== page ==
The word alive (Hebrews 4.1-16)

Hebrews 4.1-16
“The Word Alive”
Ordinary 28B/October 14, 2018
Eastminster United Presbyterian Church
Tom James
What is the perfect vacation? A few years ago, in the wake of my Father’s death and my own bout with an illness, I was determined to have the perfect getaway. My Mother got the idea of using my Dad’s life insurance payout to take us on a once-in-a-lifetime trip to the Mediterranean, and it made me think, “Ok, this may actually have all the elements of a perfect vacation.” The sea? Check. Sunshine? Check. Sights of historical and cultural significance I had never seen before? Check. Something my kids could talk about when all their friends at school brag about their exotic summer vacations? Check. But above all, as with all planned vacations, I just wanted something to take me away. I wanted a break. I wanted to rest. And the Mediterranean conjured up images of lounging by the sea or sitting in a café sipping cappuccinos.
Well, I’m not sure how restful it was. My kids have memories of running to keep up with the schedule more than anything. Our trip was a cruise that departed from Barcelona, Spain, and sailed to two ports in Italy by way of the French Riviera. And, because we couldn’t imagine missing out on any of those places—when would we ever be back?— we booked shore excursions at each place. And they were long excursions. Each of them was a full day. We could have picked shorter options, of course, but why not try and see it all? And of course, even so, there was way too much to see, so our tour guides whisked us through streets and down alleyways with a constant buzz of too much information in our earphones about what we were seeing and where the next bathrooms were and where to get the best souvenirs. And so almost every evening we got back late for dinner and thoroughly exhausted. And all I wanted to do was rest.
TV commercials advertising vacation destinations work really hard at making them seem perfect, and perfectly relaxing. They hit us in the evening when we are tired, perhaps after a long day. They call to us with promises of ease, of simplicity, of rest. And it makes me think again, what exactly is the perfect vacation? What does it mean to “rest?”
The letter to the Hebrews talks a lot about rest. It was written, very likely, during a time of difficulty for Christians. They were probably suffering from the beginnings of some kind of persecution—certainly, some degree of social ostracism, as well as pressure to conform to a civil religion, focused on the sacredness of the emperor. Jesus had come preaching a message completely antithetical to the worship of imperial power, so being forced to conform was not something that they could abide. Their faith in Jesus and their safety in the empire were beginning to come into conflict with each other. They may themselves have been thinking about a getaway.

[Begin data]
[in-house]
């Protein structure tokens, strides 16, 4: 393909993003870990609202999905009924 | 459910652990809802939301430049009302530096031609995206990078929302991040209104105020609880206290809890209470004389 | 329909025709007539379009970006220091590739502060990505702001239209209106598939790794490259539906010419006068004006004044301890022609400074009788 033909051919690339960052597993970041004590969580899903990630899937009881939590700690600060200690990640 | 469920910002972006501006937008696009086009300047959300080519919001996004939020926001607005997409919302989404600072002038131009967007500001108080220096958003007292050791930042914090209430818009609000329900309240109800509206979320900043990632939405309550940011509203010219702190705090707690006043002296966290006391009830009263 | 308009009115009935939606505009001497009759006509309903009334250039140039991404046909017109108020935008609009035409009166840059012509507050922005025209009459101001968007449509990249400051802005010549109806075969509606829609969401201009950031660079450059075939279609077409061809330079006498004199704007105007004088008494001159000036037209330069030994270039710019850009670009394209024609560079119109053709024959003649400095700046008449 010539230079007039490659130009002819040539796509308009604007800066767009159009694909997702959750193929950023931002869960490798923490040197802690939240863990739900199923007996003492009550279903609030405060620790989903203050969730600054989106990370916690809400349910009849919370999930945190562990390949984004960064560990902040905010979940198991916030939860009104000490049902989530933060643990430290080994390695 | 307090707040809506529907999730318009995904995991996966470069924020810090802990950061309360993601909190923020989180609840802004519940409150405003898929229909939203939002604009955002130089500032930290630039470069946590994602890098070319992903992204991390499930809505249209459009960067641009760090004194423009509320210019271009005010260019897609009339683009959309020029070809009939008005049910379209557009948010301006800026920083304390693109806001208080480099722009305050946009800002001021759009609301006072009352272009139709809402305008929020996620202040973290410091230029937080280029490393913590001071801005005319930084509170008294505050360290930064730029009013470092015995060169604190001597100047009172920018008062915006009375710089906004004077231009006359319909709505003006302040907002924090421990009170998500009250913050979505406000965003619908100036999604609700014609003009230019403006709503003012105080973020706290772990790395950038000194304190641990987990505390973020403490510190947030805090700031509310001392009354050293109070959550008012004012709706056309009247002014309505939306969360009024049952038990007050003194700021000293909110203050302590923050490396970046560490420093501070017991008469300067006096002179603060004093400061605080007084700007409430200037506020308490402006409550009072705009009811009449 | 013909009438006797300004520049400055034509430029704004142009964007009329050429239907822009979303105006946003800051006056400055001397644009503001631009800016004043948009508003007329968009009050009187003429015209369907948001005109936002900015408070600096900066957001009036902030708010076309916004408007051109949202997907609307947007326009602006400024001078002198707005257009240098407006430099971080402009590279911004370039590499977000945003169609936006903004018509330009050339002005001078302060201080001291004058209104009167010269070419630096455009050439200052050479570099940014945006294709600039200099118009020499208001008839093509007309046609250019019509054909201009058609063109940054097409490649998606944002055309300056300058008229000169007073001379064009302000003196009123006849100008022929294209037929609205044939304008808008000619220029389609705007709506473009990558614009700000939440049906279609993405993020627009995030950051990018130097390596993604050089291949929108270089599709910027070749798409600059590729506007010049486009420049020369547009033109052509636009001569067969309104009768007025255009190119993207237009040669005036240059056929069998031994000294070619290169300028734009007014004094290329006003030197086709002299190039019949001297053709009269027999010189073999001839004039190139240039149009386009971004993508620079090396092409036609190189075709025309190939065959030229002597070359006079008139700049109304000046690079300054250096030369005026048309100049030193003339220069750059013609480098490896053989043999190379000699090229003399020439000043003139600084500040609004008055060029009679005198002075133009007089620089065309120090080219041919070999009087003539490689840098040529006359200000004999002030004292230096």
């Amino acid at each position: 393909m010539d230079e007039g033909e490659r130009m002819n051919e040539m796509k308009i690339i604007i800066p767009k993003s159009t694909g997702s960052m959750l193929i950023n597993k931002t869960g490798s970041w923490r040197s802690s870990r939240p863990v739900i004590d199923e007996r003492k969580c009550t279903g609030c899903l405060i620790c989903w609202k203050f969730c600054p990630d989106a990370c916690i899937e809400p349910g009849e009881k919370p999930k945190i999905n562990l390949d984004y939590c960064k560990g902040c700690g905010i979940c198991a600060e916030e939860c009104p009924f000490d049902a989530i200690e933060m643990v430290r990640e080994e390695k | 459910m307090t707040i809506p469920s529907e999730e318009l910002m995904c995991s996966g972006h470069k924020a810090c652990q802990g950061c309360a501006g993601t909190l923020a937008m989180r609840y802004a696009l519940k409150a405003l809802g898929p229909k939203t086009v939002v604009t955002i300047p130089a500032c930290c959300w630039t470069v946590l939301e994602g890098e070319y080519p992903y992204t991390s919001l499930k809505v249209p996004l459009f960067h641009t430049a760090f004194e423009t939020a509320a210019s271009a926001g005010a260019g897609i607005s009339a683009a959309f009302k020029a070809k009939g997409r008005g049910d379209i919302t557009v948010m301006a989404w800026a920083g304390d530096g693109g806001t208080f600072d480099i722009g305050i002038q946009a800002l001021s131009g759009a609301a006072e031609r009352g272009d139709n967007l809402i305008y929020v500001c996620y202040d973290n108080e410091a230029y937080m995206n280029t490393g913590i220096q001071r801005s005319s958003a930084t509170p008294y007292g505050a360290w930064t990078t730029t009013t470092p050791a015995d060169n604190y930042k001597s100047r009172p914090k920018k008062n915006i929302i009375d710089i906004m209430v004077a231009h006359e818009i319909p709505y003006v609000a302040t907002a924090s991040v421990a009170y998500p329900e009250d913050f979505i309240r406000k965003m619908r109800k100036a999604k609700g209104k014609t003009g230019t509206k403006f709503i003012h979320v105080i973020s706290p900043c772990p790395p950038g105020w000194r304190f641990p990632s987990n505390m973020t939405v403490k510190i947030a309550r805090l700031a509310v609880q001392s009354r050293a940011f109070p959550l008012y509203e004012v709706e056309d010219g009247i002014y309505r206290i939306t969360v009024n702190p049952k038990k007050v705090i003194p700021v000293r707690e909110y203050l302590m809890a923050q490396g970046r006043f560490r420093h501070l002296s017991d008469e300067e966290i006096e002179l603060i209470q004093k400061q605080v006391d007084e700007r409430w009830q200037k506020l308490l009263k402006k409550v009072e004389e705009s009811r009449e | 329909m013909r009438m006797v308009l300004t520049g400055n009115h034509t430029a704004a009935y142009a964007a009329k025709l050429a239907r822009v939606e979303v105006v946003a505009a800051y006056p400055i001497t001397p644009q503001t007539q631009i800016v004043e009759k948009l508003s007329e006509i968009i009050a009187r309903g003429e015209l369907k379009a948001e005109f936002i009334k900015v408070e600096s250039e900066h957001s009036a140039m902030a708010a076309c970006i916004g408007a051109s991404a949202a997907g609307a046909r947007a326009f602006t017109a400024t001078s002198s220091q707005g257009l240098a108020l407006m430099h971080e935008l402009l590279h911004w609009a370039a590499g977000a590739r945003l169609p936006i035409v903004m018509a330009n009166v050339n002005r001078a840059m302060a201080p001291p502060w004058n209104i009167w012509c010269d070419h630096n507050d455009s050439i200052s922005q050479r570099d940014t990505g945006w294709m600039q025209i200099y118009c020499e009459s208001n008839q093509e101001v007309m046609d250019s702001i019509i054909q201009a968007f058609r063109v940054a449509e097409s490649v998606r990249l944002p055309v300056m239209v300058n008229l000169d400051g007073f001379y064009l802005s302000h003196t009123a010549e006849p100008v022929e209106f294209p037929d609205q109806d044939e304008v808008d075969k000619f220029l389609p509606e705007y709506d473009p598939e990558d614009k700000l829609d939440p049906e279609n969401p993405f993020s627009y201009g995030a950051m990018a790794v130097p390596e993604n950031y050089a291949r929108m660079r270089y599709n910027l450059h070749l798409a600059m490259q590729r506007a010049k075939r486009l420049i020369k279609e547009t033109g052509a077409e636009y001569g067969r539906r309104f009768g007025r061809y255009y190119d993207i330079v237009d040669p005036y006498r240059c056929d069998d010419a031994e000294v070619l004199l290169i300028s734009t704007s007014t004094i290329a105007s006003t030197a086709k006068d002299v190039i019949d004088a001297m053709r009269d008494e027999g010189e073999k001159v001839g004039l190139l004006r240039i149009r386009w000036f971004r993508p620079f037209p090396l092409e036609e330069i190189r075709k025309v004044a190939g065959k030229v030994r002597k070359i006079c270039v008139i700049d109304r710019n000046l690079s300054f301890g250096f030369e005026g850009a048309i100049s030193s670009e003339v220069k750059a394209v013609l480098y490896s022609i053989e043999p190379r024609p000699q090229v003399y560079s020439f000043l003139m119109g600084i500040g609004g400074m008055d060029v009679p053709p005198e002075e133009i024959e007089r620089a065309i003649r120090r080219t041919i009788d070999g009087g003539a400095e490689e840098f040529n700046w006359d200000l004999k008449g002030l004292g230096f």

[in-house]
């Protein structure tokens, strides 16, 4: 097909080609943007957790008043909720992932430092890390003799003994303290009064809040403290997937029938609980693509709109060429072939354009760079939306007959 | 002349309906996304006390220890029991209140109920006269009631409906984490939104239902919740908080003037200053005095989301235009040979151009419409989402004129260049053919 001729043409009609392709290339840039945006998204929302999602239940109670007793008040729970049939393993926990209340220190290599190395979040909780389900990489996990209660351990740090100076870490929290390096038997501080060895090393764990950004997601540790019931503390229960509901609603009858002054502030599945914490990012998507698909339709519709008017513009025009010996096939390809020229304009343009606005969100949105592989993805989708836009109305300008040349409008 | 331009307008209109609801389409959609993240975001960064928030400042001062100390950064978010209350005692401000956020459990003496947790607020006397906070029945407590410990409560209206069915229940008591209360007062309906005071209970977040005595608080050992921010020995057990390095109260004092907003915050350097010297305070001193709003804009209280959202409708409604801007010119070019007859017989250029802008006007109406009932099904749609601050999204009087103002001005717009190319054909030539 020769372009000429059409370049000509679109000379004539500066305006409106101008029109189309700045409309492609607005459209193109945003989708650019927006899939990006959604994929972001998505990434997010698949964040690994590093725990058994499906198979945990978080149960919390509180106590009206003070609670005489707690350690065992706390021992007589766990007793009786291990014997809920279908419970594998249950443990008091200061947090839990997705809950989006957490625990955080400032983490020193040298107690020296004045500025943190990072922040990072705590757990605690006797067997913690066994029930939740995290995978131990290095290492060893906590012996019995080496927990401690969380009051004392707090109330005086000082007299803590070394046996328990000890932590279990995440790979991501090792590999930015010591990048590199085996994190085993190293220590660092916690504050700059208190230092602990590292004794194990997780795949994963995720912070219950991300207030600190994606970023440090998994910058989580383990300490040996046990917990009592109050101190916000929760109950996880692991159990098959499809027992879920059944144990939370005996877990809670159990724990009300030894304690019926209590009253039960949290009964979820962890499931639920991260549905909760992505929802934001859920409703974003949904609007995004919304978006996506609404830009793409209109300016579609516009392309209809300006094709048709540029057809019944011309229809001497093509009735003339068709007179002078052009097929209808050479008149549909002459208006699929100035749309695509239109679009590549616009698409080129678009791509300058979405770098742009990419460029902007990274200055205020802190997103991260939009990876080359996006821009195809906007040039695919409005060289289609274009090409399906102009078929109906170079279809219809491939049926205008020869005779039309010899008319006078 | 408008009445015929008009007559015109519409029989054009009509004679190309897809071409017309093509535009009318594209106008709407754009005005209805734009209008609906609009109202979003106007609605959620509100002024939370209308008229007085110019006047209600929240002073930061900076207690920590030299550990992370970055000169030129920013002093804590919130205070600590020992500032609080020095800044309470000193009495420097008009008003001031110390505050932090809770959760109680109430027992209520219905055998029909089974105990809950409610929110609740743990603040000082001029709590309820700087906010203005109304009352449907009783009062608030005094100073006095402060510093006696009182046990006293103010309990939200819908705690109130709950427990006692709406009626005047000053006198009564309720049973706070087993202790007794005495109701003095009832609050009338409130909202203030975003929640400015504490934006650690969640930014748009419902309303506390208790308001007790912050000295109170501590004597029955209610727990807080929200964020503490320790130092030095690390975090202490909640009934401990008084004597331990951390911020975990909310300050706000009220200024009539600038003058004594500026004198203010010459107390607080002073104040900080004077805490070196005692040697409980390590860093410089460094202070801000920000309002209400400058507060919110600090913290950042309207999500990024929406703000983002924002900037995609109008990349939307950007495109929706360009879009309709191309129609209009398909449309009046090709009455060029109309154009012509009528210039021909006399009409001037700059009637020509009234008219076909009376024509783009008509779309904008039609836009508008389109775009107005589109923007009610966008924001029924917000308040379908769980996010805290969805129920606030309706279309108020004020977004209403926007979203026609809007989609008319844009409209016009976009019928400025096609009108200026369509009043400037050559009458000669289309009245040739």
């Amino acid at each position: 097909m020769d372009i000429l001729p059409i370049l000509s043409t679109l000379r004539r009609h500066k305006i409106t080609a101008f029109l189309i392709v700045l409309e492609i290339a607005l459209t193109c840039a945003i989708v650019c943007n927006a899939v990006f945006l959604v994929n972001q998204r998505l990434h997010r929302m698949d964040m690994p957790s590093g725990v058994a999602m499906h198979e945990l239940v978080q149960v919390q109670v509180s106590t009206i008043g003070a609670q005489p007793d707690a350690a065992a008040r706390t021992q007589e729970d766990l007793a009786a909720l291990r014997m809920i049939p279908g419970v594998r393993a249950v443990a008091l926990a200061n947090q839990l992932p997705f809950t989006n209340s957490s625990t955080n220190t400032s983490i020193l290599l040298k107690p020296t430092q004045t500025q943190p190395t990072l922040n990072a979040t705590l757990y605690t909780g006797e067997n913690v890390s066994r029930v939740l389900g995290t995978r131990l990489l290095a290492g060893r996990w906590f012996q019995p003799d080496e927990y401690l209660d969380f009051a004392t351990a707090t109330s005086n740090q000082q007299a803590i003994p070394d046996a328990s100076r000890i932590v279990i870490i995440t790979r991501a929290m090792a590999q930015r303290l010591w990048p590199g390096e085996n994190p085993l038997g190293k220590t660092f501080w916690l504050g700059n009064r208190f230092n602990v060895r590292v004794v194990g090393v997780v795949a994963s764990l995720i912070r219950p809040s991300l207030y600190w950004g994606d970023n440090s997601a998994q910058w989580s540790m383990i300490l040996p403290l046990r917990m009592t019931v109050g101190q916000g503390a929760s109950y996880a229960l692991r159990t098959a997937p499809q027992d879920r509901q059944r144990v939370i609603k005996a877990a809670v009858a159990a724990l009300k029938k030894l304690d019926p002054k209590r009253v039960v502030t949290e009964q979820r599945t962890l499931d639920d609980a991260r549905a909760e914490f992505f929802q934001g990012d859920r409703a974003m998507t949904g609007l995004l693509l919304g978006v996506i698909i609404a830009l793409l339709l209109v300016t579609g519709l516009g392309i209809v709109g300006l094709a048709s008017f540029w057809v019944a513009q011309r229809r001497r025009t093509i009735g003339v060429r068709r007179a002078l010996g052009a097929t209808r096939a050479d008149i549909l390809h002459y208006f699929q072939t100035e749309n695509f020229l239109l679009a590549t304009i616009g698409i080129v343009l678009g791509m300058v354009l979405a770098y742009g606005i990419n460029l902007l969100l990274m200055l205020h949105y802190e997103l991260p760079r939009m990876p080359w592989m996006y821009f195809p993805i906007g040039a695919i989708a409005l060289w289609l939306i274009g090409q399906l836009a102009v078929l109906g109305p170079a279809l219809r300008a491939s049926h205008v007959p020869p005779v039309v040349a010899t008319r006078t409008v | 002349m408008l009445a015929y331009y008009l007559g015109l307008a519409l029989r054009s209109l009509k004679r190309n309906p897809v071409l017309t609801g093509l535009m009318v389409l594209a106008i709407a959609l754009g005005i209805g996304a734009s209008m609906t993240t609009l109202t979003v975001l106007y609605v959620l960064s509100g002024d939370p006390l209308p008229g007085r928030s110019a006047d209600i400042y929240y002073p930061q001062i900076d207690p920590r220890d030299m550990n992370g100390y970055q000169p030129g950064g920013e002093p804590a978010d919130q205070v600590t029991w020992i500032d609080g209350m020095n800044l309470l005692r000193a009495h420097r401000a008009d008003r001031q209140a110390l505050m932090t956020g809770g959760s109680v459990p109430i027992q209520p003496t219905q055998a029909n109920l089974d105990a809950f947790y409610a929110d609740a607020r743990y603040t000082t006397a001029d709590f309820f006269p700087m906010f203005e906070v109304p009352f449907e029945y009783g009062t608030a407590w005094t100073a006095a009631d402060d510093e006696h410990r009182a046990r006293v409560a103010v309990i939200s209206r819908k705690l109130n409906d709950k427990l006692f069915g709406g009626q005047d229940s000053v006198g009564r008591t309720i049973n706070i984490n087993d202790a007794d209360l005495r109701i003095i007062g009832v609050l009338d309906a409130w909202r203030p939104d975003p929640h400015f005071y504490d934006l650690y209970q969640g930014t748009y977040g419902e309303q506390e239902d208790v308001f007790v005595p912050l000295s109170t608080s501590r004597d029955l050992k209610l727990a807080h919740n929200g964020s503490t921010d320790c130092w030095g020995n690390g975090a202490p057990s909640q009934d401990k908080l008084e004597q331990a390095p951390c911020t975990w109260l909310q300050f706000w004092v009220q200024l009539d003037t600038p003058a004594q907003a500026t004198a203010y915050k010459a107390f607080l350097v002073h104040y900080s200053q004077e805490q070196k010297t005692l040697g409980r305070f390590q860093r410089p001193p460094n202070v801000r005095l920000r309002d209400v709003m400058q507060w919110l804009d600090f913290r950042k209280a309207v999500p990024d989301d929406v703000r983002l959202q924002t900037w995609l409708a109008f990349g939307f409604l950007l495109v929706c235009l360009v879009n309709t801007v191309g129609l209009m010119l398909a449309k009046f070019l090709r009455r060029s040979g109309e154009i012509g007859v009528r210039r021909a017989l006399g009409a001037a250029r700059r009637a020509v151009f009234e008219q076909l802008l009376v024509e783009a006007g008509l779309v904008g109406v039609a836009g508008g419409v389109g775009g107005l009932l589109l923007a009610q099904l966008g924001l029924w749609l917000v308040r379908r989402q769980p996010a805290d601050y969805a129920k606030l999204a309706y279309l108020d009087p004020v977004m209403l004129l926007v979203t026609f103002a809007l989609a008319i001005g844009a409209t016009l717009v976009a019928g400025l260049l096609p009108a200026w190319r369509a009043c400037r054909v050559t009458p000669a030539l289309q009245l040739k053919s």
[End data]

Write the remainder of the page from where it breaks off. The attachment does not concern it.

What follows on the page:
So, the writer reminds them of their forbears—the ancient Hebrews who wandered and trudged through desert sands for a generation, having fled from slavery in Egypt in hopes of a rest from their labors in a settled land of their own. But it was a rest that seemed never to come. And even when it did, we remember that there was, as they say, no rest for the weary—for they had to conquer the land’s inhabitants once they finally arrived, and then they had to keep vigil indefinitely in order to keep their society intact in the face of attacks by the kings of the region and by invading imperial powers, too.
You might say, in fact, that the ancient Hebrews never got their promised rest. They never got peace in a promised land. Their getaway into the desert never became the dream holiday. Their hopes remained unfulfilled. I wonder, though, whether there isn’t an important spiritual lesson in their experience. The writer of Hebrews seems to think so. He reminds his readers at several places during the letter (or speech, as some scholars view it) that those who waited faithfully for God’s promises to them to be fulfilled waited all their lives, and at the end of their lives they died never having seen the fulfillment of the promise, never having experienced that rest that they longed for. This is the model of faithfulness we are given: perpetual deferment of our hopes, years of trudging through deserts without having even glimpsed the promised land—or, having glimpsed it or even lived in it, not knowing it as the fulfillment of promise but as the land that still promises, that points to a future which has all too evidently not arrived.
What is the perfect vacation, though? What is the perfect rest? Hebrews springs it on us in verse nine: there remains, we read, a “Sabbath rest for the people of God.” A Sabbath rest. Shabat. The Hebrew word for the rest that God enjoyed on the seventh day of creation. When God had finished the work, according to the old priestly tale in Genesis one, God rests in joyful contemplation of what has been done. The rest of God is possible because God has blessed the earth, and in the blessing, its creatures have been given the powers of self-regeneration. The world grows and flourishes. Creatures multiply, and sustain themselves, and are good. In Christian tradition, we say that the Sabbath rest of God also prefigures the Sabbath that awaits. It is the final rest in which God’s purposes have been completed and all the ambiguities and hardships, all the wilderness wanderings, are over and the all God’s creatures find themselves in the promised land. And then the Sabbath rest of God becomes the Sabbath rest for all creation. We are all embraced in the deep and primordial rest of God.